Instructively, having successfully led the U.S. through the most dangerous crisis in recorded history—the Cuban Missile Crisis of 1962–President John F. Kennedy came away from that searing experience with a major lesson that he passed to his successors. As he said in his most important foreign policy speech delivered just five months before he was assassinated: “Above all, while defending our own vital interests, nuclear powers must avert those confrontations that bring that force an adversary to choice of either a humiliating retreat or a nuclear war.”
Fourth: do Russia’s current nuclear posture, doctrine, and exercises include the first use of tactical nuclear weapons? Answer: yes. Russia’s national security strategy includes a doctrine they call “escalate to deescalate.” To counter a large-scale conventional attack on Russia, their exercises simulate tactical nuclear first strikes against an adversary to force it to stop rather than risking further escalation. To make this a feasible option, Russia’s arsenal includes 1,900 tactical nuclear weapons designed for use on the battlefield or at shorter range. If used, many of these would have an explosive impact equivalent to the bomb the U.S. dropped on Hiroshima.
Fifth: why are there no U.S. troops fighting on the battlefield alongside brave Ukrainians resisting Russian aggression? Why has the U.S. not been prepared to threaten to retaliate against a Russian nuclear strike on Ukraine with an equivalent nuclear attack on Russia? Answer: because as President Biden has said from the outset of the crisis, “we will not fight World War III for Ukraine.” The brute fact that Biden knows, but that many of those now demanding that he move more forcefully against Putin have conveniently forgotten or want to deny, is that in relations with Putin’s Russia, the U.S. continues to survive in a MAD world. MAD—mutual assured destruction—is the acronym strategists created to capture the essence of the condition in which two adversaries have such robust nuclear arsenals that neither can attack the other without suffering a retaliatory response that destroys itself.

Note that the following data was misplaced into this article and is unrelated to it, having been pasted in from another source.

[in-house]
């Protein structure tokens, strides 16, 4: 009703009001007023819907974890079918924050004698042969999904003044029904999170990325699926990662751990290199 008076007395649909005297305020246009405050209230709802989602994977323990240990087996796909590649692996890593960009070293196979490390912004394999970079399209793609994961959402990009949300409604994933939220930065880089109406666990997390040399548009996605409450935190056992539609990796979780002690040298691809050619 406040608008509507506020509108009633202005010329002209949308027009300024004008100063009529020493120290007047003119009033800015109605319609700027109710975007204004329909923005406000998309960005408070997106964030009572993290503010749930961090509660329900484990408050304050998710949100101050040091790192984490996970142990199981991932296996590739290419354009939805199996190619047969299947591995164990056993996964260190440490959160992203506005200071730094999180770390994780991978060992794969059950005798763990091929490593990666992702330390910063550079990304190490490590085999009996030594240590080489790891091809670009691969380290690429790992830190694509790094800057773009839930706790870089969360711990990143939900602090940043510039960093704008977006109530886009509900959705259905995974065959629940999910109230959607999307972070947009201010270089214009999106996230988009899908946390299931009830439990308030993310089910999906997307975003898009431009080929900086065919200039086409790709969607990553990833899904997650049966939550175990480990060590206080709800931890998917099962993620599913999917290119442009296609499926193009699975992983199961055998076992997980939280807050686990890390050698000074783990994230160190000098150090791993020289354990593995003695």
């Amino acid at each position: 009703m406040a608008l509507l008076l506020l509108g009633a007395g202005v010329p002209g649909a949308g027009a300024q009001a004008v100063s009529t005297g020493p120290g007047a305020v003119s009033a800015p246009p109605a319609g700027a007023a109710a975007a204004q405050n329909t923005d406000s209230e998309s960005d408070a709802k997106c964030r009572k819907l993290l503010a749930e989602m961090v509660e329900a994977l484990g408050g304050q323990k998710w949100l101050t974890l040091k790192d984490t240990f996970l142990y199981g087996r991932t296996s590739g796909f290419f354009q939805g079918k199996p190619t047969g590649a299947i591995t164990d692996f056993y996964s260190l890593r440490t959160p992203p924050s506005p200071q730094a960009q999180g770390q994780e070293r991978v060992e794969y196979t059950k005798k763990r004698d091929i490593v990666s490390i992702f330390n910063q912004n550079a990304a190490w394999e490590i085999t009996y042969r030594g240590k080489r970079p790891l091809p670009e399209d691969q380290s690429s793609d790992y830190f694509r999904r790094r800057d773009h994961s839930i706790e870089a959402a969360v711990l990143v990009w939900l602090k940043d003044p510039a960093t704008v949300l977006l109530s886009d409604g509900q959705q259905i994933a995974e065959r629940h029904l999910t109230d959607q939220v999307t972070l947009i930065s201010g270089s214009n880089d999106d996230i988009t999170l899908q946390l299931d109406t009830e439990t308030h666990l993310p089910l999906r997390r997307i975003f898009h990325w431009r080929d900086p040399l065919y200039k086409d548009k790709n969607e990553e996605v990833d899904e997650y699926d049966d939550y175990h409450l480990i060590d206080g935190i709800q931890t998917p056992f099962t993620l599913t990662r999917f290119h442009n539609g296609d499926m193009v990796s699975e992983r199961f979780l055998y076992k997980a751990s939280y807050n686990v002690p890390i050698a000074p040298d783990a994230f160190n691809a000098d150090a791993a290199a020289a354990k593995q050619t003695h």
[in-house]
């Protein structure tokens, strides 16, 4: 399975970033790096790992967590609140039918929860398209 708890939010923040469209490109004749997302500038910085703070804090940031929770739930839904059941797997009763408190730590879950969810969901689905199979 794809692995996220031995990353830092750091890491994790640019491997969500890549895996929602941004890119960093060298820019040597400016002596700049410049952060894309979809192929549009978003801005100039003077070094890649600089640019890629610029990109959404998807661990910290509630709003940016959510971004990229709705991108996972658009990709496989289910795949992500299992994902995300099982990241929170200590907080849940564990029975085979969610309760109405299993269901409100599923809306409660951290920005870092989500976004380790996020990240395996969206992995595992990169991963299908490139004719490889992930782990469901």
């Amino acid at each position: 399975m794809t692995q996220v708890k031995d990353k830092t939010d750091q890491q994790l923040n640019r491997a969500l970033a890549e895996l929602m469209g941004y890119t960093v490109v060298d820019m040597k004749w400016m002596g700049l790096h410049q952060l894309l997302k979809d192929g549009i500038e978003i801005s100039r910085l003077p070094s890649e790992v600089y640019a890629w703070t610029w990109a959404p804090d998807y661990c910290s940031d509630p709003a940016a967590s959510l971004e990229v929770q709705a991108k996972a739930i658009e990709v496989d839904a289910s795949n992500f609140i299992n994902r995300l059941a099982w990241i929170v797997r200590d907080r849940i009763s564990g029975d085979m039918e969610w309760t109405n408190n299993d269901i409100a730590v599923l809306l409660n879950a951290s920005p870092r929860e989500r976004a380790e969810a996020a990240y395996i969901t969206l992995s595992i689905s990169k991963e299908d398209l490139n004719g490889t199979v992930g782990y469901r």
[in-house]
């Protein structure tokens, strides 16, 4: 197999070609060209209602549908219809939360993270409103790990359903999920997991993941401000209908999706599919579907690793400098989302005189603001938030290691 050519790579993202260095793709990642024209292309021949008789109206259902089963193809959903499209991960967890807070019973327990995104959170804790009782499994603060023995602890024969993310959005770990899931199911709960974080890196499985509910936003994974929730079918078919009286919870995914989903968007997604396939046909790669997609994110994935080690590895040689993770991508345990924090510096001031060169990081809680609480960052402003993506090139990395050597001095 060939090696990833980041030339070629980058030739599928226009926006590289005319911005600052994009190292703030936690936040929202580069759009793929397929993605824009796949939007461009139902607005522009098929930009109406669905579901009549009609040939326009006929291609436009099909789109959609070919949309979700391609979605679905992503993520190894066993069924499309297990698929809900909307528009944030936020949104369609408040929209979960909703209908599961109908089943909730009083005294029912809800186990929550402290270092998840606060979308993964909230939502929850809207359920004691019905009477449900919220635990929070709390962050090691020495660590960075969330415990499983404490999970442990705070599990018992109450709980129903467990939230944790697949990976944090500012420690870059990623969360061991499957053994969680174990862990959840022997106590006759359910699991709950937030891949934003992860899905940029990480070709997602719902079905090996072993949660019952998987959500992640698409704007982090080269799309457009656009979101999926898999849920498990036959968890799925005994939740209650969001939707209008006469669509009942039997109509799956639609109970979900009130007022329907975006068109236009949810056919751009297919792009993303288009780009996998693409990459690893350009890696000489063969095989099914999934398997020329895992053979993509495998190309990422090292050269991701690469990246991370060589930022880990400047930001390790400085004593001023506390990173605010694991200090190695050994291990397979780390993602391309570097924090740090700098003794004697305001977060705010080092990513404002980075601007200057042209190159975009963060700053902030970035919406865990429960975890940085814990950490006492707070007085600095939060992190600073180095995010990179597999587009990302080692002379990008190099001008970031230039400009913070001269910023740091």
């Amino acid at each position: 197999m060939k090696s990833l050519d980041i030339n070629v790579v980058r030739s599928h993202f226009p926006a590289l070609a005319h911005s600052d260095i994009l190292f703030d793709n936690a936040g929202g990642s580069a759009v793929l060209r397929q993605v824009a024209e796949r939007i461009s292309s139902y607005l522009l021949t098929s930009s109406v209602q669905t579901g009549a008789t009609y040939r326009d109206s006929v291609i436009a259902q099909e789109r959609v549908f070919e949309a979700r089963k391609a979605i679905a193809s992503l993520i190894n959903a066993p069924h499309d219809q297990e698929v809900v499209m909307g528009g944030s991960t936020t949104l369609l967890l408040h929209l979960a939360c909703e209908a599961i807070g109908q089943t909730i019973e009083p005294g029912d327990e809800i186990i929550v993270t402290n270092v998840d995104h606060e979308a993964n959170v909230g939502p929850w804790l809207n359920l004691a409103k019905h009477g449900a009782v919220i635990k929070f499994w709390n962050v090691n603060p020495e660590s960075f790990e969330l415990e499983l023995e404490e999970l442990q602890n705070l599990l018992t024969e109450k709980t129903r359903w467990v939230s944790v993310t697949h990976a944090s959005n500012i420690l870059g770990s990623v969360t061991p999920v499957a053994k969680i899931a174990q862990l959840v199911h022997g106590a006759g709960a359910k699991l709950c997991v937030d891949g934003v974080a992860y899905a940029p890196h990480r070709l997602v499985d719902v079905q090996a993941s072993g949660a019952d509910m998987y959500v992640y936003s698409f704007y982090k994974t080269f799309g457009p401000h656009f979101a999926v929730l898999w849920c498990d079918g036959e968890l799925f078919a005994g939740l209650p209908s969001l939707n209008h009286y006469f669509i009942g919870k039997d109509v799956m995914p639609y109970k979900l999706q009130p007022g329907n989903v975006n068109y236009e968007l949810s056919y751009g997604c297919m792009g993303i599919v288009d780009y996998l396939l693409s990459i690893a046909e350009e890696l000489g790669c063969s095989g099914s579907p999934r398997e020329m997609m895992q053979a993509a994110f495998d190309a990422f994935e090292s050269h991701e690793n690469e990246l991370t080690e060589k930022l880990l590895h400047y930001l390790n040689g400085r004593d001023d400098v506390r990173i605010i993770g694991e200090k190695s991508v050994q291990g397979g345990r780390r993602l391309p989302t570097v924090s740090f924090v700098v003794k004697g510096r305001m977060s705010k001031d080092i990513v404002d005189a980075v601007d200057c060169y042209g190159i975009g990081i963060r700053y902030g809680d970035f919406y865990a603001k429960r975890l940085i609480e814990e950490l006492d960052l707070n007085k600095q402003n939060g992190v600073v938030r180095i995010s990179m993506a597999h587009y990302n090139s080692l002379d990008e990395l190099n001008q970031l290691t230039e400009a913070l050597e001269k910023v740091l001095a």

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Sixth: why in these conditions did President Ronald Reagan declare: “a nuclear war cannot be won and must therefore never be fought?” Because if the price of a war that completely destroys the enemy is the destruction of one’s own society, as Reagan insisted, “no one could call that a victory.” When facing this reality, a nuclear war must never be fought—because doing so would result in the loss of America’s most vital national interest: the survival of the U.S. as a free nation.
Seventh: does the imperative of not fighting a war with a nuclear-armed adversary require passivity when it acts in ways that challenge our interests? Answer: no. But these conditions do create a demand for extraordinary strategic imagination. In the aftermath of World War II, U.S. policymakers found themselves facing a revolutionary expansionist Soviet Union they believed was in their words as “incompatible with democracy as Nazism or fascism.” Statesmen we now honor as the “wise men” developed a strategy for what came to be called the “Cold War.” “Cold” War included a determined effort to defeat and undermine the Soviet adversary by every means possible except one—bombs and bullets wielded by uniformed members of the U.S. military killing uniformed members of the Soviet military. Thus the U.S. engaged in economic warfare, political war, proxy wars, and every other means it could mobilize—while always stopping short of direct attack on Soviet troops.
In crafting a strategy that is now defeating Putin’s attempt to erase Ukraine from the map, the Biden Administration has drawn from the earlier playbook. It has organized comprehensive Western sanctions that are crippling Russia’s economy; provided arms, training, intelligence, and other support for Ukrainians on the battlefield; and given the Zelensky government unprecedented levels of economic aid. While it is too soon to offer judgements about the outcome of the war, at this point it seems likely that when the intense fighting subsides, Ukraine will emerge as a free, independent, vibrant nation; Putin’s war will be seen by all to have been a colossal strategic blunder; NATO will have been revived and stand strong against future Russian aggression; and most importantly, there will have been no nuclear war.